If you’re like most people, you probably have great admiration for firefighters and maybe even a healthy fascination with fire trucks. As parents, we point out the big red fire engines to our children excitedly and teach them that firefighters are “helpers.” What you may not know, however, is that at our Clear Lake and Narrows sites, Celanese owns our own fire trucks and maintains our own firefighting crews.

You may wonder why we would choose to own our own emergency equipment rather than depend on city/county firefighting capabilities. The answer is that, while we do utilize local fire and emergency crews, having our own emergency equipment on site can be a significant advantage when flammable chemicals, such as acetate, methanol and VAM are involved. When it comes to fighting chemical fires, time is critical.

The Clear Lake site took possession of their first fire truck, Ladder 1, in 1984. It was an 85-foot LTI Foam Ladder Tower on a Pierce Arrow chassis. As one of the first industrial ladder towers on the Houston Ship Channel, this truck was highly welcomed by the Channel Industries Mutual Aid (CIMA) organization, a non-profit organization combining the fire-fighting, rescue, hazardous material handling and emergency medical capabilities of the refining and petrochemical industry in the Greater Houston Metropolitan Area. The truck’s fire suppression foam capabilities were (and still are) critical to fighting chemical fires, as water may boil below the surface, sending fuel out of the contained area and spreading the fire. For this reason, foam is the primary fire-extinguishing agent for all potential hazards or areas where flammable liquids are processed.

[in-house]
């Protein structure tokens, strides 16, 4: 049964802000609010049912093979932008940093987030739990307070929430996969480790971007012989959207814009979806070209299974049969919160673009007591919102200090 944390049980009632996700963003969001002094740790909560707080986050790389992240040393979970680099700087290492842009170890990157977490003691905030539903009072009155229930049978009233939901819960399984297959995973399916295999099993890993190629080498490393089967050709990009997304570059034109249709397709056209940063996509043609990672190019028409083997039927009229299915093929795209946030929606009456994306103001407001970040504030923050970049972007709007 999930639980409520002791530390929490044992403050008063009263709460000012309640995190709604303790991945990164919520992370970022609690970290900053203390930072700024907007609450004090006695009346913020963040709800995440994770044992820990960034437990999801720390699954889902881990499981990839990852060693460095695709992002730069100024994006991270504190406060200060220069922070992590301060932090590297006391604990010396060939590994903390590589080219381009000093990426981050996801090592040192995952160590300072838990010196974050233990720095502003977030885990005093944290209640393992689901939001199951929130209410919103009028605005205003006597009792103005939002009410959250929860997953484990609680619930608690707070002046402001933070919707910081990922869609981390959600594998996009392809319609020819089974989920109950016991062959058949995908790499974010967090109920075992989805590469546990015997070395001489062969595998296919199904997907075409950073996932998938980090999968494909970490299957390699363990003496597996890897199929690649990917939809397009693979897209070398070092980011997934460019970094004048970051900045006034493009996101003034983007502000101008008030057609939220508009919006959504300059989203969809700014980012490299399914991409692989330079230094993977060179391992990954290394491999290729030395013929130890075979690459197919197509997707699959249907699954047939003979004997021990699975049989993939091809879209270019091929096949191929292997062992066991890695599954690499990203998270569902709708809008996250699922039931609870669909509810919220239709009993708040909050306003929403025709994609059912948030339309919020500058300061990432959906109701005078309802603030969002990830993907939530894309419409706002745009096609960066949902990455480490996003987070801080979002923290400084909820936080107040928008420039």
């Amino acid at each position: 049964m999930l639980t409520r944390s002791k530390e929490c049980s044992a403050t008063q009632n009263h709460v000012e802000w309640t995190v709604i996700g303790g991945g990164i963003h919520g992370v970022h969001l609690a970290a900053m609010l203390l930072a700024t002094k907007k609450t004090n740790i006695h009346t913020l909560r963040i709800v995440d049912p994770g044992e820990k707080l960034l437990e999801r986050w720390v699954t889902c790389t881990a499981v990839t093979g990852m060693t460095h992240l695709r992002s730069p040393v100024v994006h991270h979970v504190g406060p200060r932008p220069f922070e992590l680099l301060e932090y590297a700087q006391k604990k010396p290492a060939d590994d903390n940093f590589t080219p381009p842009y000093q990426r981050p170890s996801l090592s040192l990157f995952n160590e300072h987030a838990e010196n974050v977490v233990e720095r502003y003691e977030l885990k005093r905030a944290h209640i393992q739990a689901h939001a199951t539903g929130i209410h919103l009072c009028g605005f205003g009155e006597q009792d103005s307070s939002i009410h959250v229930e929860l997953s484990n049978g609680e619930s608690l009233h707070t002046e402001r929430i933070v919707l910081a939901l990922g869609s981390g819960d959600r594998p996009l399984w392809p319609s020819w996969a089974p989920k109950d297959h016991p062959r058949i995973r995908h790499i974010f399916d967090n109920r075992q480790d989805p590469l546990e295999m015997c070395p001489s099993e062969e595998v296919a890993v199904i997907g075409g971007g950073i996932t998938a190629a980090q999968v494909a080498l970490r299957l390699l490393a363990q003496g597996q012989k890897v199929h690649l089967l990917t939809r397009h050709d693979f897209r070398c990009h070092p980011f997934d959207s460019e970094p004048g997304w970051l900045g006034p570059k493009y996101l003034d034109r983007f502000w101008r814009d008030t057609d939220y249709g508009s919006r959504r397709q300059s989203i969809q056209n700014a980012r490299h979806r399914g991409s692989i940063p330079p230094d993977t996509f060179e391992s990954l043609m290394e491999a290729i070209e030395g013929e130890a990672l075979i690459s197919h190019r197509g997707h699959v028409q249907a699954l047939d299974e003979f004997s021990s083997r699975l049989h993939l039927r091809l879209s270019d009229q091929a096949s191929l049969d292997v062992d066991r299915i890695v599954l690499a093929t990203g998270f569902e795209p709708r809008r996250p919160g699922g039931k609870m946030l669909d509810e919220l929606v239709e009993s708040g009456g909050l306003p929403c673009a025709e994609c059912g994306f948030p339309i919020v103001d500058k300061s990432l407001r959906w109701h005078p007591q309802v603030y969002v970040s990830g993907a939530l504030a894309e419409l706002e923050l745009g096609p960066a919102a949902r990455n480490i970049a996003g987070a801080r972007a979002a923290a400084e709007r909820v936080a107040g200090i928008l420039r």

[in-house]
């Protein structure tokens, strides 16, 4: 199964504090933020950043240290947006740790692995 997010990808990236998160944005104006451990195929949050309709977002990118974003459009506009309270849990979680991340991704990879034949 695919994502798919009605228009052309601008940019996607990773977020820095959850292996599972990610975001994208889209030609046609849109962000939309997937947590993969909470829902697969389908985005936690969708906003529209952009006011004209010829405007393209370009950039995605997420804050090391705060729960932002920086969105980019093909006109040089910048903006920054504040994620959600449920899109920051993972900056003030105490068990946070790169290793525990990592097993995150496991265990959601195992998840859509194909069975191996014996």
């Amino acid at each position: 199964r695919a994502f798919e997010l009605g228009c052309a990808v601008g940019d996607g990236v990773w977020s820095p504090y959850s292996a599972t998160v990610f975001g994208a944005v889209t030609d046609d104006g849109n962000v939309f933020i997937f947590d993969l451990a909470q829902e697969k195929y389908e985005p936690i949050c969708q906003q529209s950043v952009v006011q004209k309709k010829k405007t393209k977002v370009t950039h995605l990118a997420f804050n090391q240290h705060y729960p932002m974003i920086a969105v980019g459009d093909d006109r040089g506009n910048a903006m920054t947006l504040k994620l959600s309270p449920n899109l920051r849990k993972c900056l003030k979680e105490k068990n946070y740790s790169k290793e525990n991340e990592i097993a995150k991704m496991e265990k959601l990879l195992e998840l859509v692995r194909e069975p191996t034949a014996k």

In late 1989, the company sent the truck back to the factory for a new paint job featuring the new company colors (blue and white) and a few significant body modifications to enclose the cab and perform other safety improvements. This original truck served the Clear Lake site well until it was replaced in March of 2020 by a new Pierce Velocity cab and chassis with a 100-foot aerial platform.

The celebrated new truck features an additional 15-feet of aerial platform from the original and is painted with our signature Celanese orange and white. It boasts a 3000-gallon per minute (GPM) aerial waterway, a 500-gallon foam tank and dual hose beds with 500 feet of six-inch hose in each bed. As with Ladder 1, the new truck is not only a great source of pride at the Clear Lake site but provides even more opportunity to contain chemical fires and keep employees and facilities safe.

To learn more about both trucks, see specifications below:

1984 Pierce Arrow 85-foot LTI Ladder Tower
Pump: Waterous CM, 2-stage, 2000 GPM @150 psi
Foam concentrate: 700 gallons 
Engine: Detroit 8V-92-TA
Length: 43-foot
1500-foot, 5-inch supply line (750 ft. in each split bed)
4-200 feet, 13/4 inch pre-connects
700-foot, 3-inch
68,000 lbs. GVW
Height: 11-foot, 6 inches
Width: 8-foot; 16-foot with outriggers deployed
Horizontal Ladder Reach: 79 feet

2019 Pierce Industrial 100-foot Aerial Platform
Diesel DD13, 525 hp, 1850 lb. ft. torque
Darley ZS 3,000 GPM pump
Pierce electronic/hydraulic valve controllers/actuators
Pierce differential pressure-based flowmeters on all discharges
Pierce Husky 300 balance pressure foam system
Pierce Husky electronic/hydraulic metering valves
3,000 GPM aerial waterway
Akron Aeromaster 12 – 3,000 GPM monitor and nozzle
500-gallon foam tank
Dual hose beds for 500-feet of 6-inch hose in each bed